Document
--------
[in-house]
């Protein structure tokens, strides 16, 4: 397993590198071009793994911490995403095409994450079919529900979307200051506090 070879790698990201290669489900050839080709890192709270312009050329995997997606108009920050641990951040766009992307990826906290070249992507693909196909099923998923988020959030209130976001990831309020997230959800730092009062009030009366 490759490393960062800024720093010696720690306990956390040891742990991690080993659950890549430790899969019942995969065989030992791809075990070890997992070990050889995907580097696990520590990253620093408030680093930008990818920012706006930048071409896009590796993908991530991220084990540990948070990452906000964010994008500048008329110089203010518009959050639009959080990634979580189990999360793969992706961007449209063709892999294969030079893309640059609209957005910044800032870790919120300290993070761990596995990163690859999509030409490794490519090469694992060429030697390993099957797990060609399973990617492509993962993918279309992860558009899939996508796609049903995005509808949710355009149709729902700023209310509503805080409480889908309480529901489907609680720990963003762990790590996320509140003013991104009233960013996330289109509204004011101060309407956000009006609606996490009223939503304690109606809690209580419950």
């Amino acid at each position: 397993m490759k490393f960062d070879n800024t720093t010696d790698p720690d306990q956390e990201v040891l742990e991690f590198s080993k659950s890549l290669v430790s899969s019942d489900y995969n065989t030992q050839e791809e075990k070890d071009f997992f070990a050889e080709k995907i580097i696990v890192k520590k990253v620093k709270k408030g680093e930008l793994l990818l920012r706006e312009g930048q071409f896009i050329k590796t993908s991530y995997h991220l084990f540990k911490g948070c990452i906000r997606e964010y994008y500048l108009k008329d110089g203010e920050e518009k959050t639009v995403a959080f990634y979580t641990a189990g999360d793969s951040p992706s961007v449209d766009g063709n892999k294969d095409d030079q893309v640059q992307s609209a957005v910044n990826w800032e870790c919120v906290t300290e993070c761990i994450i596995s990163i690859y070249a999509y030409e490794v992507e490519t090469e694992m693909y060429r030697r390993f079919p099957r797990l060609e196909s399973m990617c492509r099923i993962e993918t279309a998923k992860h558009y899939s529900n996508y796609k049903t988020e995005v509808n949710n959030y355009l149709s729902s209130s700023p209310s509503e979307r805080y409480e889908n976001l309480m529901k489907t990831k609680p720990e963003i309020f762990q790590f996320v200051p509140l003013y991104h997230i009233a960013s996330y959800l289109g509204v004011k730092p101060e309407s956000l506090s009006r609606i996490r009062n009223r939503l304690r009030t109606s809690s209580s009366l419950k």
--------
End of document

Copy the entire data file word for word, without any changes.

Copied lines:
[in-house]
């Protein structure tokens, strides 16, 4: 397993590198071009793994911490995403095409994450079919529900979307200051506090 070879790698990201290669489900050839080709890192709270312009050329995997997606108009920050641990951040766009992307990826906290070249992507693909196909099923998923988020959030209130976001990831309020997230959800730092009062009030009366 490759490393960062800024720093010696720690306990956390040891742990991690080993659950890549430790899969019942995969065989030992791809075990070890997992070990050889995907580097696990520590990253620093408030680093930008990818920012706006930048071409896009590796993908991530991220084990540990948070990452906000964010994008500048008329110089203010518009959050639009959080990634979580189990999360793969992706961007449209063709892999294969030079893309640059609209957005910044800032870790919120300290993070761990596995990163690859999509030409490794490519090469694992060429030697390993099957797990060609399973990617492509993962993918279309992860558009899939996508796609049903995005509808949710355009149709729902700023209310509503805080409480889908309480529901489907609680720990963003762990790590996320509140003013991104009233960013996330289109509204004011101060309407956000009006609606996490009223939503304690109606809690209580419950």
């Amino acid at each position: 397993m490759k490393f960062d070879n800024t720093t010696d790698p720690d306990q956390e990201v040891l742990e991690f590198s080993k659950s890549l290669v430790s899969s019942d489900y995969n065989t030992q050839e791809e075990k070890d071009f997992f070990a050889e080709k995907i580097i696990v890192k520590k990253v620093k709270k408030g680093e930008l793994l990818l920012r706006e312009g930048q071409f896009i050329k590796t993908s991530y995997h991220l084990f540990k911490g948070c990452i906000r997606e964010y994008y500048l108009k008329d110089g203010e920050e518009k959050t639009v995403a959080f990634y979580t641990a189990g999360d793969s951040p992706s961007v449209d766009g063709n892999k294969d095409d030079q893309v640059q992307s609209a957005v910044n990826w800032e870790c919120v906290t300290e993070c761990i994450i596995s990163i690859y070249a999509y030409e490794v992507e490519t090469e694992m693909y060429r030697r390993f079919p099957r797990l060609e196909s399973m990617c492509r099923i993962e993918t279309a998923k992860h558009y899939s529900n996508y796609k049903t988020e995005v509808n949710n959030y355009l149709s729902s209130s700023p209310s509503e979307r805080y409480e889908n976001l309480m529901k489907t990831k609680p720990e963003i309020f762990q790590f996320v200051p509140l003013y991104h997230i009233a960013s996330y959800l289109g509204v004011k730092p101060e309407s956000l506090s009006r609606i996490r009062n009223r939503l304690r009030t109606s809690s209580s009366l419950k």